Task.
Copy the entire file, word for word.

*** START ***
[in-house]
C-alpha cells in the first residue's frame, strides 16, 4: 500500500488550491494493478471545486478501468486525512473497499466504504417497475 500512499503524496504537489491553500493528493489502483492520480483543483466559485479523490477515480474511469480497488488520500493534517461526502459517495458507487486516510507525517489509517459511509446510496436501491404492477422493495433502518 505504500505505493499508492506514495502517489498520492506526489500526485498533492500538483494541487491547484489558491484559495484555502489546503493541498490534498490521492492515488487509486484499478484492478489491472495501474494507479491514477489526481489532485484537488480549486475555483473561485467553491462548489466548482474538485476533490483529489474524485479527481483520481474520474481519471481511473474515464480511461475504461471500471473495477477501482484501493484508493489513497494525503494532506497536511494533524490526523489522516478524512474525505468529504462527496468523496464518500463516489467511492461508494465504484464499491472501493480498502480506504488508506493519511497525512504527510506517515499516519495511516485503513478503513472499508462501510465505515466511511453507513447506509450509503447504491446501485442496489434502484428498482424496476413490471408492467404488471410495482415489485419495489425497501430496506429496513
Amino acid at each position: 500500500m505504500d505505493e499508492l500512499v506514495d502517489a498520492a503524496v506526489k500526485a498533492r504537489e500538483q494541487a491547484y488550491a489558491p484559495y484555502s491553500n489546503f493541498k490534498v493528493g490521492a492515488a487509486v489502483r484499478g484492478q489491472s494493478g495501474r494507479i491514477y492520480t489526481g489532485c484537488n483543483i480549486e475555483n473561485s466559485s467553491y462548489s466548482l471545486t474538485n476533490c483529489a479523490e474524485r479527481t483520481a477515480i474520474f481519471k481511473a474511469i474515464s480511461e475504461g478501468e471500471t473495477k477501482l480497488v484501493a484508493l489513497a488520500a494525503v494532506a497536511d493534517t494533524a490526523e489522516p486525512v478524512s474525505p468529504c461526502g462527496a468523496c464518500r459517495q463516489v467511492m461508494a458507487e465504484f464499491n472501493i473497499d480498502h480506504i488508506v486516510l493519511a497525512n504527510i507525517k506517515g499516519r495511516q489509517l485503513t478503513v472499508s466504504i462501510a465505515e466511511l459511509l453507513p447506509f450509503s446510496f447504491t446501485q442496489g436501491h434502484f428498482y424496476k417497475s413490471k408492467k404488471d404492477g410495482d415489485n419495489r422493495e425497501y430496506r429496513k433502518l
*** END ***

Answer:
[in-house]
C-alpha cells in the first residue's frame, strides 16, 4: 500500500488550491494493478471545486478501468486525512473497499466504504417497475 500512499503524496504537489491553500493528493489502483492520480483543483466559485479523490477515480474511469480497488488520500493534517461526502459517495458507487486516510507525517489509517459511509446510496436501491404492477422493495433502518 505504500505505493499508492506514495502517489498520492506526489500526485498533492500538483494541487491547484489558491484559495484555502489546503493541498490534498490521492492515488487509486484499478484492478489491472495501474494507479491514477489526481489532485484537488480549486475555483473561485467553491462548489466548482474538485476533490483529489474524485479527481483520481474520474481519471481511473474515464480511461475504461471500471473495477477501482484501493484508493489513497494525503494532506497536511494533524490526523489522516478524512474525505468529504462527496468523496464518500463516489467511492461508494465504484464499491472501493480498502480506504488508506493519511497525512504527510506517515499516519495511516485503513478503513472499508462501510465505515466511511453507513447506509450509503447504491446501485442496489434502484428498482424496476413490471408492467404488471410495482415489485419495489425497501430496506429496513
Amino acid at each position: 500500500m505504500d505505493e499508492l500512499v506514495d502517489a498520492a503524496v506526489k500526485a498533492r504537489e500538483q494541487a491547484y488550491a489558491p484559495y484555502s491553500n489546503f493541498k490534498v493528493g490521492a492515488a487509486v489502483r484499478g484492478q489491472s494493478g495501474r494507479i491514477y492520480t489526481g489532485c484537488n483543483i480549486e475555483n473561485s466559485s467553491y462548489s466548482l471545486t474538485n476533490c483529489a479523490e474524485r479527481t483520481a477515480i474520474f481519471k481511473a474511469i474515464s480511461e475504461g478501468e471500471t473495477k477501482l480497488v484501493a484508493l489513497a488520500a494525503v494532506a497536511d493534517t494533524a490526523e489522516p486525512v478524512s474525505p468529504c461526502g462527496a468523496c464518500r459517495q463516489v467511492m461508494a458507487e465504484f464499491n472501493i473497499d480498502h480506504i488508506v486516510l493519511a497525512n504527510i507525517k506517515g499516519r495511516q489509517l485503513t478503513v472499508s466504504i462501510a465505515e466511511l459511509l453507513p447506509f450509503s446510496f447504491t446501485q442496489g436501491h434502484f428498482y424496476k417497475s413490471k408492467k404488471d404492477g410495482d415489485n419495489r422493495e425497501y430496506r429496513k433502518l